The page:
"Varenka, forgive me, do forgive me," whispered Kitty, going up
to her. "I don't remember what I said. I..."
"I really didn't mean to hurt you," said Varenka, smiling.
Peace was made. But with her father's coming all the world in
which she had been living was transformed for Kitty. She did not
give up everything she had learned, but she became aware that she
had deceived herself in supposing she could be what she wanted to
be. Her eyes were, it seemed, opened; she felt all the
difficulty of maintaining herself without hypocrisy and
self-conceit on the pinnacle to which she had wished to mount.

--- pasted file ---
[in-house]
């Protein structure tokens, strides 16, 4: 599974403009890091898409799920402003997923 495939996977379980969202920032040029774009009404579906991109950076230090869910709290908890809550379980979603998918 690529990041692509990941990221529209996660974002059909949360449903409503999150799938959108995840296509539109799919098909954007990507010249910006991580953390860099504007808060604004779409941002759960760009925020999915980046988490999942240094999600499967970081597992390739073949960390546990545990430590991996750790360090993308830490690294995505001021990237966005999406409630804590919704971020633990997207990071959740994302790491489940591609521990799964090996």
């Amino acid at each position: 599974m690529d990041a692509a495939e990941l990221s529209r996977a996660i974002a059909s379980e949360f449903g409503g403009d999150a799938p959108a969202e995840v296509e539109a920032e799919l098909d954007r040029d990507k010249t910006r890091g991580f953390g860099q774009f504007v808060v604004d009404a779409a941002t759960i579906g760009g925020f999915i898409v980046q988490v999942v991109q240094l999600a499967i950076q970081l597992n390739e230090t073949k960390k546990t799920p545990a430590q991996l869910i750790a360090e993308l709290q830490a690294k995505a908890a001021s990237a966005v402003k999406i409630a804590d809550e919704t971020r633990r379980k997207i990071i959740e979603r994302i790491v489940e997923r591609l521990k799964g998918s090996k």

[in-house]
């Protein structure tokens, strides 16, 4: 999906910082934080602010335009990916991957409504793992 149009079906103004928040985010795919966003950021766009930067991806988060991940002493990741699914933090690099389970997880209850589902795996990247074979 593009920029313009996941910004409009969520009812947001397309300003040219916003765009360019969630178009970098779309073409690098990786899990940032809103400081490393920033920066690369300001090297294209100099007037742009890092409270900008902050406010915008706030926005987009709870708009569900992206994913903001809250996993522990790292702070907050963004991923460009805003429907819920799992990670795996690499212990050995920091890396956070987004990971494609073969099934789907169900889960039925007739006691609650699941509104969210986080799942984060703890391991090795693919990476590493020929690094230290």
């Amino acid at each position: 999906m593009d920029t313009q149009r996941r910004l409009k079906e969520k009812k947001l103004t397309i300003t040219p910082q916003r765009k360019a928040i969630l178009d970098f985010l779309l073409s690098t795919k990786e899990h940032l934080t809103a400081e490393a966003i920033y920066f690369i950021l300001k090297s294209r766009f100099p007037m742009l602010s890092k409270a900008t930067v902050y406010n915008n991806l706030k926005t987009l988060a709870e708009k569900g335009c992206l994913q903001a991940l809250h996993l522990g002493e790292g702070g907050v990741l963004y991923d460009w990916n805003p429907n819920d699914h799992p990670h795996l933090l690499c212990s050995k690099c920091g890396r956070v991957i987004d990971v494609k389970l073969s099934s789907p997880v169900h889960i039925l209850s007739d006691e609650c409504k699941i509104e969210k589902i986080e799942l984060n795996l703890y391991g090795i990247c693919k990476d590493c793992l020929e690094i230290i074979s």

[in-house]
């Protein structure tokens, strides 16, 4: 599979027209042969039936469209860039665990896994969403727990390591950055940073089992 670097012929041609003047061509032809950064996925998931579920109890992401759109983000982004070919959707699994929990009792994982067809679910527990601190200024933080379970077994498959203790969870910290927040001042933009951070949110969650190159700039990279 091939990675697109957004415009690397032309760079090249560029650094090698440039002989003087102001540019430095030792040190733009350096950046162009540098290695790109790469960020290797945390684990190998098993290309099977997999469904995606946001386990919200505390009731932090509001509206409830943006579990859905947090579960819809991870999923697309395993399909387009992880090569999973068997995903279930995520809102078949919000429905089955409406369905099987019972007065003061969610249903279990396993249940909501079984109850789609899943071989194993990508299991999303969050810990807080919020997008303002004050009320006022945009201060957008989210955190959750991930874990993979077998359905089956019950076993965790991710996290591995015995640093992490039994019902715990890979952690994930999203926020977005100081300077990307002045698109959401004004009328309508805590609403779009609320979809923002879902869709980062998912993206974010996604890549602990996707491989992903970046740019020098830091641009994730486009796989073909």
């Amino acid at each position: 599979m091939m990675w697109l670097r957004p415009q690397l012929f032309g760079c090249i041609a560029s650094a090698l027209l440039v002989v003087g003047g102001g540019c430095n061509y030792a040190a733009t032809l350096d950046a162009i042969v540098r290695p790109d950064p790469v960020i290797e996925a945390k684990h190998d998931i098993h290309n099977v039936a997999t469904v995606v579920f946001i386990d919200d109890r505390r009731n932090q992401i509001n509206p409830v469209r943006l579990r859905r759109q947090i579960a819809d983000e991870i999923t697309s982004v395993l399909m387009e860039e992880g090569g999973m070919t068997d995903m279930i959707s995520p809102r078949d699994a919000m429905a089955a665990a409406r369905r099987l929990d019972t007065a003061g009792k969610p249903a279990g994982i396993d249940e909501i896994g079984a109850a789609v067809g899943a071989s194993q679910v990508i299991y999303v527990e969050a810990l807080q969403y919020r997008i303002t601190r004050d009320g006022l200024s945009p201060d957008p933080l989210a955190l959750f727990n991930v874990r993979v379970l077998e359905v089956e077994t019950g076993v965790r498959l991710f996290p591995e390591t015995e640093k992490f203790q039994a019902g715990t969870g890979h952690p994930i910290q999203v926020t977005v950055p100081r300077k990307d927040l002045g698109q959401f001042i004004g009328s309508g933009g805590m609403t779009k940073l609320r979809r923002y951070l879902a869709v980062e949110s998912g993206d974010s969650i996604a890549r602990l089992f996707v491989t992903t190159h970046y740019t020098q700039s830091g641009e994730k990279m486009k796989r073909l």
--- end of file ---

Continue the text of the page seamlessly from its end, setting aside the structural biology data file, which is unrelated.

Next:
Moreover, she became aware of all the dreariness of the world of
sorrow, of sick and dying people, in which she had been living.
The efforts she had made to like it seemed to her intolerable,
and she felt a longing to get back quickly into the fresh air, to
Russia, to Ergushovo, where, as she knew from letters, her sister
Dolly had already gone with her children.
But her affection for Varenka did not wane. As she said
good-bye, Kitty begged her to come to them in Russia.
"I'll come when you get married," said Varenka.
"I shall never marry."
"Well, then, I shall never come."
"Well, then, I shall be married simply for that. Mind now,
remember your promise," said Kitty.
The doctor's prediction was fulfilled. Kitty returned home to
Russia cured. She was not so gay and thoughtless as before, but
she was serene. Her Moscow troubles had become a memory to her.